A colourful selection of vegetables on a table.

On the (micro)farm

I’m a massive fan of growing my own food. And so I take great pleasure in the small part of our garden that I’ve taken to calling the ‘microfarm’. It not only provides us with delicious fruit and vegetables throughout the year, but also connects me with nature and with the passing of the seasons.

The microfarm really is quite ‘micro’; just a few dozen square metres. But it has several raised beds, a few small trees, a selection of edible perennial plants, a greenhouse, some cold frames, a shed and a series of carefully-tended compost bins. And I absolutely love toiling away in it.

I grow my own fruit and vegetables for several reasons. I like the idea of self-reliance and think that the ability to grow our own food is something that we should all have. I like knowing that my food is fresh and that it has been grown in a healthy, sustainable way. And I like being able to just wander out into the garden – sorry, microfarm – and harvest something for lunch or dinner.

With such a small amount of space, I have to be thoughtful in terms of what I grow. But my philosophy here is quite straightforward: I grow things that my wife and I like to eat and that we eat frequently. I grow things that are expensive to buy in the supermarket. And I grow things that we like to eat but can’t buy in the supermarket at all.

I try to make sure that I use the space productively all year round. This means careful planning, lots of successional sowing, judicious sowing of catch crops, and the use of cover crops to protect and enrich the soil. I also husband my crops carefully, from the moment I sow the seeds right through to when I return the plants to the soil.

I also try to strike a balance between annual and perennial crops. On the perennial side, we have two apple trees (as well as a crab apple), a cobnut tree (for nuts and coppiced wood), a (still very small) serviceberry tree, raspberries, Japanese wineberries, alpine strawberries and copious quantities of rhubarb.

In terms of annual crops, I grow an ever-evolving selection of lettuce, leaf salads, spring onions, various different herbs, radishes, spinach, perpetual spinach / leaf beet, beetroot, kohl rabi (my wife’s absolute favourite, which you can’t buy in the supermarket here), climbing beans, French beans, peas, sweetcorn (which has had a shockingly bad year this year), tomatoes, chillis, courgettes and various types of squash (which grow happily on the compost heap).

I also grow a variety of companion plants, which attract pollinators and distract pests. I grow comfrey to make a nourishing ‘tea’ that acts as a great fertiliser. I grow bamboo and willow so that I can make my own plant supports. And I have a small wormery (yes, I technically have livestock!) that takes in kitchen vegetable scraps and turns out amazing compost that gives a boost to plants and soil alike.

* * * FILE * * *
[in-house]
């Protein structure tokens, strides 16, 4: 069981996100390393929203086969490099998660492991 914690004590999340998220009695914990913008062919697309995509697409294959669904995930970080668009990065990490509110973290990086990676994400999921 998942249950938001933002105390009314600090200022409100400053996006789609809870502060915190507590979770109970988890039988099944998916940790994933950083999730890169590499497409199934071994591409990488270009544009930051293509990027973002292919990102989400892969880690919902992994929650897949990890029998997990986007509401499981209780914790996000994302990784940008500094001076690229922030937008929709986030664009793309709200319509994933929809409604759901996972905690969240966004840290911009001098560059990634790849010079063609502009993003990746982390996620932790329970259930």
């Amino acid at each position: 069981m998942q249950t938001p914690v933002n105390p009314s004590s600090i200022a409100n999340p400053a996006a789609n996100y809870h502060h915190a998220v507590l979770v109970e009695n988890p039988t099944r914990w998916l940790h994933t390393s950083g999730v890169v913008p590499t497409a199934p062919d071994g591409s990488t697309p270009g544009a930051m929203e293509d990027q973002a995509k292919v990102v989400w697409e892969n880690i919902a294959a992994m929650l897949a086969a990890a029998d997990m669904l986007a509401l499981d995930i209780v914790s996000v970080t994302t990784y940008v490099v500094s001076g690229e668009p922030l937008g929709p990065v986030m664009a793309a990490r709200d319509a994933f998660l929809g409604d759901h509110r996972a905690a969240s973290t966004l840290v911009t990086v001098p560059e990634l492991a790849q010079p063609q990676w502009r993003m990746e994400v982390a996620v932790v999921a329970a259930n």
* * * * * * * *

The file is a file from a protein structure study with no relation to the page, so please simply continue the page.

The microfarm’s not just about growing fruit and vegetables, though. I grow a range of flowers, partly because they attract bees and other pollinators but partly also because they just look nice. I create and maintain habitats for wild flora and fauna, from solitary bees to the local tribe of hedgehogs. And I collect and save seed from my crops, for use in future years.

We even have our own resident band of slow worms, which make an appearance from time to time and hibernate each year in one of the compost heaps.

I try to spend a bit of time each day working ‘on the microfarm’, regardless the time of year. There’s always something that needs doing. Indeed, it becomes almost a full-time occupation for the main sowing/planting season in spring and peak harvest time in autumn.

And harvesting leads inevitably to preserving and storage, so that we can continue to reap the fruits of our labours throughout the wintertime until spring comes around again.

My microfarm yields benefits beyond the purely nutritional, though. It teaches me to be observant of even the slightest detail. It compels me to plan ahead, not just days or months, but seasons and years. It forces me to be patient and to work to timescales other than my own. It connects me nature and with the passing of the seasons. It feeds not just my stomach, but also my soul.

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Image: Dan Cristian Pădureț on Unsplash





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